ANZAC Day – 25th April 2017

Posted on Tue 04/25/2017 by


By Anton Lang ~

Why is ANZAC Day so important in Australia?

At 4.15AM on Sunday the 25th April 1915 an untried Corps of Australian soldiers waded ashore from the longboats that had brought them there from the large troopships further out to sea. As they came ashore in the dawn’s half light they were mowed down in droves by the Turkish soldiers who had the high ground.

An original image of one of the landings at ANZAC Cove, this one at 8AM on April 25 1915. (Image Credit – Australian War Memorial Archives)

The place was an insignificant little Cove on the Gallipoli Peninsula, part of Turkey, near a small place known as Ari Burnu, now forever known as ANZAC Cove, a small piece of Australian Sacred Ground on a foreign shore.

The acronym ANZAC stands for Australian and New Zealand Army Corps.

Forces from New Zealand were also part of this campaign, hence the acronym includes New Zealand, who, while part of this campaign, were under the command of their own fellow New Zealanders. This was a combined effort, and this day is also recognised just as reverently in New Zealand.

So, why is this one day so revered by Australians, when the 8 Month campaign that followed was considered in the main overall scheme of the War as a failure, considering that Australia has been part of so many famous victories on fields of battle in War since that time.

The original Badge of the Australian Army, worn on the hats of every Australian soldier. This is known as The Rising Sun Badge.

This was when Australian troops, commanded by Australians fought for the first time for each other as fellow Australians.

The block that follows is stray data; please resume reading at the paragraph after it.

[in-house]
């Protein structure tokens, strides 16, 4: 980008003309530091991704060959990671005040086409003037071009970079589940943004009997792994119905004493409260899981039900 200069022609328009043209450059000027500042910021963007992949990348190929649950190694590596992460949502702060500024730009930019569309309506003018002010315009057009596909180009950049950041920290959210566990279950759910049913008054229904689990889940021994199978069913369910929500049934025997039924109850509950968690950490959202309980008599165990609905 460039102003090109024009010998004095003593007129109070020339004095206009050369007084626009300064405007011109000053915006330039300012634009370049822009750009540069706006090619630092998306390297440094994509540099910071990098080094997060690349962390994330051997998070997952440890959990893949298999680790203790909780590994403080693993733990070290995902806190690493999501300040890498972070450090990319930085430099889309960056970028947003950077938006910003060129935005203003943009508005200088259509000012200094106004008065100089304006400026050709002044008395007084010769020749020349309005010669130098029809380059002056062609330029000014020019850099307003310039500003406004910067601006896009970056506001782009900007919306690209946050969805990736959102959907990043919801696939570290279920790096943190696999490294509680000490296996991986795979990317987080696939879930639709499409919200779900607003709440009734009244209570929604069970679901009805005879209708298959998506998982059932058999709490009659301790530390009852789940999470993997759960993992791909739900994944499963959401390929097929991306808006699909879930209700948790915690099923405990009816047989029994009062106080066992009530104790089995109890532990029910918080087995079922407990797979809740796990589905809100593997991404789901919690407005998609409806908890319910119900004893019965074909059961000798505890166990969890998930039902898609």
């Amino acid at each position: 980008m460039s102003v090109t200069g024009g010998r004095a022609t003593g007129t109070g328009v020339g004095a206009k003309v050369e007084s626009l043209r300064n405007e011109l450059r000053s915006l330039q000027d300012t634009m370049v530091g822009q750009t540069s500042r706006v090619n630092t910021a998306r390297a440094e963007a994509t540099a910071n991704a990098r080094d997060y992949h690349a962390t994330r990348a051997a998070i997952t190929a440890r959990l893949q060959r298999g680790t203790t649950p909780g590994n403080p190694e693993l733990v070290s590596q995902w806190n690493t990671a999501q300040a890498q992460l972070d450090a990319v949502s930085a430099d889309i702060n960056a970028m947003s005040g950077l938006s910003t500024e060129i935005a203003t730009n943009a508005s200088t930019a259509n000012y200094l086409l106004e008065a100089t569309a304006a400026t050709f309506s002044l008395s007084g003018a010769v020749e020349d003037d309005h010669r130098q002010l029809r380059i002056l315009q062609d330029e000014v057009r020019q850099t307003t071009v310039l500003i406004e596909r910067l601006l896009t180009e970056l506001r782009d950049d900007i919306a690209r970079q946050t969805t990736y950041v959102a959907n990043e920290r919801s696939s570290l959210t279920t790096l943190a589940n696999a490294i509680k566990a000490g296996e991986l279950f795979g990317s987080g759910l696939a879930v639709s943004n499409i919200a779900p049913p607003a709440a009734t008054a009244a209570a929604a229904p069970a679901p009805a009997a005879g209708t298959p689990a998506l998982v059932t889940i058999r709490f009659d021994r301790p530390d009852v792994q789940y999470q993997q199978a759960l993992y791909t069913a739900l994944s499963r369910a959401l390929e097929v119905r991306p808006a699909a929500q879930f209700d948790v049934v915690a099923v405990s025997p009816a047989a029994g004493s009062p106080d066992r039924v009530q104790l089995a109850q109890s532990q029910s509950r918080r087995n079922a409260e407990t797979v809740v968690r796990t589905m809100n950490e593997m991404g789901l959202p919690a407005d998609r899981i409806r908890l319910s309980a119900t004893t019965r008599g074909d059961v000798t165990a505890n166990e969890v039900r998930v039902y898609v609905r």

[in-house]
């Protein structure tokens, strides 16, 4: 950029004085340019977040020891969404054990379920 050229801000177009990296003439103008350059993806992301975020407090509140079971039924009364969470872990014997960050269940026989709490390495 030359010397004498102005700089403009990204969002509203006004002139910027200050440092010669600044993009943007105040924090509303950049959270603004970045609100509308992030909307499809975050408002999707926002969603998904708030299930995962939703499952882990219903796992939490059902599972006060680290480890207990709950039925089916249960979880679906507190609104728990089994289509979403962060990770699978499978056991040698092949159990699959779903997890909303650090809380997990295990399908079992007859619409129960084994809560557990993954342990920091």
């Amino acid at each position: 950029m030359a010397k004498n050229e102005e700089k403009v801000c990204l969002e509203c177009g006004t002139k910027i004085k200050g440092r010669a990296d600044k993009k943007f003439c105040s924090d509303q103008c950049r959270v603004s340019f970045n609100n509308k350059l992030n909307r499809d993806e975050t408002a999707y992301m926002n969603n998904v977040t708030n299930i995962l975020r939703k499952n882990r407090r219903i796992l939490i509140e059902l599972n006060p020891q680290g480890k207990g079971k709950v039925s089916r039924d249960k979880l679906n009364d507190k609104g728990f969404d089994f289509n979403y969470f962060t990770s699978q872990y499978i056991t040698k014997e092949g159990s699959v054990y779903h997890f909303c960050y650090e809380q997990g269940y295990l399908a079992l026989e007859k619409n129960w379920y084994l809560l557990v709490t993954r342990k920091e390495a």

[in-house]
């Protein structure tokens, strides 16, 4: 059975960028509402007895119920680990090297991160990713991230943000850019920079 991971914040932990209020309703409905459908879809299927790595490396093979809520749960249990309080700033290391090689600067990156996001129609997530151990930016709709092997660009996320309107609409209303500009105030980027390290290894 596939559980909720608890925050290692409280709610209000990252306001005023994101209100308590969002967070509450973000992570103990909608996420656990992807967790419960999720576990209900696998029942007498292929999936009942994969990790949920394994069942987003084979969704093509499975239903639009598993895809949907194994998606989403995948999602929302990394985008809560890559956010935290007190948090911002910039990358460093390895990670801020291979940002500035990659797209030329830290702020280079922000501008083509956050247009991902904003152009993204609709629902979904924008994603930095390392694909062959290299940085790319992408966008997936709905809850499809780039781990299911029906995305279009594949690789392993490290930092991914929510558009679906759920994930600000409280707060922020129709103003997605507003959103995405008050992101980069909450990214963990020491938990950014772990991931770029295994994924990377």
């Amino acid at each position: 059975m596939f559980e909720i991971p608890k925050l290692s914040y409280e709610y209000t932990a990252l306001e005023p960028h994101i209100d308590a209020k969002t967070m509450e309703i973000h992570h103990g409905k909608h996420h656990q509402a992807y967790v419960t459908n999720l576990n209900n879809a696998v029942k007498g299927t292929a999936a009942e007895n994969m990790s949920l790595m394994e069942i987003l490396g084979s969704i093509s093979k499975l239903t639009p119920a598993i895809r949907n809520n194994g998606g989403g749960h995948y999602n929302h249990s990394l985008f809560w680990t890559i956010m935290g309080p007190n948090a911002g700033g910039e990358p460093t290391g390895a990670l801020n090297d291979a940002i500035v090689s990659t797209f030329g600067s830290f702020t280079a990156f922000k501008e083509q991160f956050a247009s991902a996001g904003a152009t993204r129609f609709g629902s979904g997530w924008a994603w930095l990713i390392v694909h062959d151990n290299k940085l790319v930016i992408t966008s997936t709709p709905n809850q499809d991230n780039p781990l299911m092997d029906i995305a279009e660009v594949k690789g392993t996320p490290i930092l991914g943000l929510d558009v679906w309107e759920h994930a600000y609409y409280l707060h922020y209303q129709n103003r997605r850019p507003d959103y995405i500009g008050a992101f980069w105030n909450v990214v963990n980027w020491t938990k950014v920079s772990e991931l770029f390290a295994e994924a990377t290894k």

Those coming ashore who survived this original murderous onslaught regrouped and started to fight back. This campaign lasted for eight and a half months. In that time, Australian soldiers announced to the World that they were now no longer an untried group of colonials, but a magnificent fighting force in their own right, and one to be reckoned with.

During those 8 Months, nine Australians were awarded The Victoria Cross for valour, the highest award for bravery that there is. (This is the equivalent of the Medal of Honor in the U.S.) In fact, seven of those medals were awarded in just one  three day period. This was at Lone Pine, in August, where the Australians engaged in what was a diversionary feint to disguise the massed landing by the British further up the Coast at Suvla Bay. This Lone Pine engagement was some of the most savage hand to hand combat in close quarters of the whole 8 Month period at Gallipoli.

During that 8 Month period of this Gallipoli Campaign, 8,709 Australian soldiers paid the ultimate sacrifice with their lives.

Each year from then forward, Australia has recognised that day of the first landing as the most solemn of days on our Calendar, when we, as a nation, pay reverent homage, not only to those brave men who fought and died at Gallipoli, but to all our Australian Military forces who have paid the ultimate sacrifice in times of all Wars, and for all our current serving men and women in Australia’s military forces.

Dawn Services are held across the Country timed for 4.15AM local time at memorials in the large Capital cities, and across cities and towns all over Australia, literally at thousands of such places. While still early morning at that time, these services are always attended by masses of people all across Australia.